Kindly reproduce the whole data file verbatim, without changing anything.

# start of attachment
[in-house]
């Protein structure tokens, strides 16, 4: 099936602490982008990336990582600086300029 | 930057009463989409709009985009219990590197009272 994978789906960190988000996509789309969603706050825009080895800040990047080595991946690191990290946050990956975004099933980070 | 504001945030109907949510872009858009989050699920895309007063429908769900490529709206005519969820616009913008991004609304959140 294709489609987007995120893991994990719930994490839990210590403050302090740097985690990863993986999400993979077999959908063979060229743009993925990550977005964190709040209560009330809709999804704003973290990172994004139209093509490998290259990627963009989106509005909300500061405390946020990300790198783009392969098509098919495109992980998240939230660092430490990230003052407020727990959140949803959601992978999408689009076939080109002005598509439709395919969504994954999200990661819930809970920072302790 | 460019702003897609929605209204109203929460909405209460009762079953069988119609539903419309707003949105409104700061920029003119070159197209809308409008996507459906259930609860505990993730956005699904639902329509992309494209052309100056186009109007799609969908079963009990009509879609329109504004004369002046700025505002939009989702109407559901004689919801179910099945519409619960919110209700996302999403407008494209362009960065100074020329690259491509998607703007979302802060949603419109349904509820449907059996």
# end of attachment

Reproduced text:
[in-house]
């Protein structure tokens, strides 16, 4: 099936602490982008990336990582600086300029 | 930057009463989409709009985009219990590197009272 994978789906960190988000996509789309969603706050825009080895800040990047080595991946690191990290946050990956975004099933980070 | 504001945030109907949510872009858009989050699920895309007063429908769900490529709206005519969820616009913008991004609304959140 294709489609987007995120893991994990719930994490839990210590403050302090740097985690990863993986999400993979077999959908063979060229743009993925990550977005964190709040209560009330809709999804704003973290990172994004139209093509490998290259990627963009989106509005909300500061405390946020990300790198783009392969098509098919495109992980998240939230660092430490990230003052407020727990959140949803959601992978999408689009076939080109002005598509439709395919969504994954999200990661819930809970920072302790 | 460019702003897609929605209204109203929460909405209460009762079953069988119609539903419309707003949105409104700061920029003119070159197209809308409008996507459906259930609860505990993730956005699904639902329509992309494209052309100056186009109007799609969908079963009990009509879609329109504004004369002046700025505002939009989702109407559901004689919801179910099945519409619960919110209700996302999403407008494209362009960065100074020329690259491509998607703007979302802060949603419109349904509820449907059996």